The Diffuse Galactic Gamma-Ray Emission
Observed with EGRET
What is the Origin and Distribution
of Galactic Cosmic-Rays?
- The Galactic diffuse gamma-ray emission, the dominant feature of the
gamma-ray sky, is produced primarily by cosmic ray electron and proton
interactions with the matter (via electromagnetic and nuclear interactions)
and photons (via inverse Compton scattering) in the interstellar medium.
- The spatial distribution of the Galactic diffuse emission observed
with EGRET traces, and can be fairly accurately explained in terms of the
distribution of atomic and molecular gas and photons in the interstellar
medium using reasonable assumptions about the distribution of cosmic rays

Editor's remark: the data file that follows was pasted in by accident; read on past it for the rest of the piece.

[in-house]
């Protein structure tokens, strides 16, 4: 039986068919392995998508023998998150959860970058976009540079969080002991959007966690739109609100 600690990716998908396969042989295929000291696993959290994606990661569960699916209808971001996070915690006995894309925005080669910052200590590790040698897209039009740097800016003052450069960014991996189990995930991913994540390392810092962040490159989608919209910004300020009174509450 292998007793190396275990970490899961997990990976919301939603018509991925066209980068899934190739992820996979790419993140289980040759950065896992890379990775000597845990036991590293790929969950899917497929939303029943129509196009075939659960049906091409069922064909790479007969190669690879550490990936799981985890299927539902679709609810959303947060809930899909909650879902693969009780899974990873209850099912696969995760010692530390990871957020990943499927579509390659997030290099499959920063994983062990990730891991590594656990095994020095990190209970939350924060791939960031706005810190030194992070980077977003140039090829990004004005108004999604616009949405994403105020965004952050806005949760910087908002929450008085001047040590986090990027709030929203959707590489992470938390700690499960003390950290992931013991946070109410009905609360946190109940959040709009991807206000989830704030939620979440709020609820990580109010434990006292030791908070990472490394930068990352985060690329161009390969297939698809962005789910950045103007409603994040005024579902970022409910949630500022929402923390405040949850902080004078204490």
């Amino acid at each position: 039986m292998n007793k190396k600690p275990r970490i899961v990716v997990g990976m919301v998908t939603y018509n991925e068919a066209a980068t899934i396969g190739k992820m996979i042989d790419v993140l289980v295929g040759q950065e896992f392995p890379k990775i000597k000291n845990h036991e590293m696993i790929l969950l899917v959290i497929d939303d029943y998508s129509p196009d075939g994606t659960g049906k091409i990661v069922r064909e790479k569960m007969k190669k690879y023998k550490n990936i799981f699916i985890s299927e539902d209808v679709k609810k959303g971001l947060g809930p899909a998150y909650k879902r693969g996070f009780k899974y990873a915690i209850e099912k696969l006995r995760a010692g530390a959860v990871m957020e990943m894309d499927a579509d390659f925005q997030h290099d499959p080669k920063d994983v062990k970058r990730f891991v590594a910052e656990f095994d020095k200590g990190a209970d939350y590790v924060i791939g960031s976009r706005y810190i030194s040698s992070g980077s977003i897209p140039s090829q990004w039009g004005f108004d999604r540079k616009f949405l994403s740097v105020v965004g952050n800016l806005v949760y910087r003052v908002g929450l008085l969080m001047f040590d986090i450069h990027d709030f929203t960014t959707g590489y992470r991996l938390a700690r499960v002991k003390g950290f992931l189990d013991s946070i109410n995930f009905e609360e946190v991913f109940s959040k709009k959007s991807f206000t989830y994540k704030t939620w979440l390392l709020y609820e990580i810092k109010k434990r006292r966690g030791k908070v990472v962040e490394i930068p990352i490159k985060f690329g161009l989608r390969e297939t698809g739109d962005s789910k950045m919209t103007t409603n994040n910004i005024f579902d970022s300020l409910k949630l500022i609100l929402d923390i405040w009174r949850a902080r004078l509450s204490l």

in the Galaxy.
- The spectrum of the Galactic diffuse emission, however, is not completely
explained in terms of the theoretical prediction of cosmic rays interacting
with matter and photons in the Galaxy.
- The mechanism which accelerates cosmic ray protons to high energies
(recently indicated by X-rays to be shock acceleration due to supernovae)
could be verified from the energy spectra of gamma-rays produced by accelerated
cosmic-rays interacting with the molecular clouds near supernova remnants.
- A future high-energy gamma-ray telescope with better angular resolution
will permit more detailed searches for cosmic ray gradients including variations
in the electron to proton ratio, cosmic ray contrast between the Galactic
arm/inter-arm regions, and evidence for regions in which the cosmic ray
spectrum differs from the local observed spectrum indicating particle acceleration.